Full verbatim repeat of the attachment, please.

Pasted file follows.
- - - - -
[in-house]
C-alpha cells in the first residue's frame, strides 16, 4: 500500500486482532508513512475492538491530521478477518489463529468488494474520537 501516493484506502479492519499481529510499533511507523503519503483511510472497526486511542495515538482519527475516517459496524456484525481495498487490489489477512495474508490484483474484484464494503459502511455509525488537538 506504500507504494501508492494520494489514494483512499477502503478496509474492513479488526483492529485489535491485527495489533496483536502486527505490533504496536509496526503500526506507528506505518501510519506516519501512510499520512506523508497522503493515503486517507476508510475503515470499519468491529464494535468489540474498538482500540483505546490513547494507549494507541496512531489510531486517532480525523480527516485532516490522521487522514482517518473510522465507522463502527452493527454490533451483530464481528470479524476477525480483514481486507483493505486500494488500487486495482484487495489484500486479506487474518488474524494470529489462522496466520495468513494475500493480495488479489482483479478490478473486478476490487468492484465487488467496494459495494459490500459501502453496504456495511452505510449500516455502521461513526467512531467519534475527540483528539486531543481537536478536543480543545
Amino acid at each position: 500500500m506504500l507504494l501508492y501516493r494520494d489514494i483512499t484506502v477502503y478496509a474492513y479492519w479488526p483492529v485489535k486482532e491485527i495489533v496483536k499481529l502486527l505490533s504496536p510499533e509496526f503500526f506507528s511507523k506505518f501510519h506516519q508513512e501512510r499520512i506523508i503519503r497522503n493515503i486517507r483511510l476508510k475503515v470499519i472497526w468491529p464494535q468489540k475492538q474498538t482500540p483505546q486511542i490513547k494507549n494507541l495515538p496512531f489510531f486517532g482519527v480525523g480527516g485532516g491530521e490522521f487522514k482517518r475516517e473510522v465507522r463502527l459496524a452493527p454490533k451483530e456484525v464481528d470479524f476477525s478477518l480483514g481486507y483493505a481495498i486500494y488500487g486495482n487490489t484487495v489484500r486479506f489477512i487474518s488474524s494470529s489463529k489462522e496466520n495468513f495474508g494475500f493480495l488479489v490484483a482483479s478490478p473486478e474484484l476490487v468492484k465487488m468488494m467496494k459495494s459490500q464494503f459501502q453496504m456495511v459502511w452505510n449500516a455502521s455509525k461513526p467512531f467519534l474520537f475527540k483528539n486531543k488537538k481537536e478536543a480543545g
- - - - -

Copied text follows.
[in-house]
C-alpha cells in the first residue's frame, strides 16, 4: 500500500486482532508513512475492538491530521478477518489463529468488494474520537 501516493484506502479492519499481529510499533511507523503519503483511510472497526486511542495515538482519527475516517459496524456484525481495498487490489489477512495474508490484483474484484464494503459502511455509525488537538 506504500507504494501508492494520494489514494483512499477502503478496509474492513479488526483492529485489535491485527495489533496483536502486527505490533504496536509496526503500526506507528506505518501510519506516519501512510499520512506523508497522503493515503486517507476508510475503515470499519468491529464494535468489540474498538482500540483505546490513547494507549494507541496512531489510531486517532480525523480527516485532516490522521487522514482517518473510522465507522463502527452493527454490533451483530464481528470479524476477525480483514481486507483493505486500494488500487486495482484487495489484500486479506487474518488474524494470529489462522496466520495468513494475500493480495488479489482483479478490478473486478476490487468492484465487488467496494459495494459490500459501502453496504456495511452505510449500516455502521461513526467512531467519534475527540483528539486531543481537536478536543480543545
Amino acid at each position: 500500500m506504500l507504494l501508492y501516493r494520494d489514494i483512499t484506502v477502503y478496509a474492513y479492519w479488526p483492529v485489535k486482532e491485527i495489533v496483536k499481529l502486527l505490533s504496536p510499533e509496526f503500526f506507528s511507523k506505518f501510519h506516519q508513512e501512510r499520512i506523508i503519503r497522503n493515503i486517507r483511510l476508510k475503515v470499519i472497526w468491529p464494535q468489540k475492538q474498538t482500540p483505546q486511542i490513547k494507549n494507541l495515538p496512531f489510531f486517532g482519527v480525523g480527516g485532516g491530521e490522521f487522514k482517518r475516517e473510522v465507522r463502527l459496524a452493527p454490533k451483530e456484525v464481528d470479524f476477525s478477518l480483514g481486507y483493505a481495498i486500494y488500487g486495482n487490489t484487495v489484500r486479506f489477512i487474518s488474524s494470529s489463529k489462522e496466520n495468513f495474508g494475500f493480495l488479489v490484483a482483479s478490478p473486478e474484484l476490487v468492484k465487488m468488494m467496494k459495494s459490500q464494503f459501502q453496504m456495511v459502511w452505510n449500516a455502521s455509525k461513526p467512531f467519534l474520537f475527540k483528539n486531543k488537538k481537536e478536543a480543545g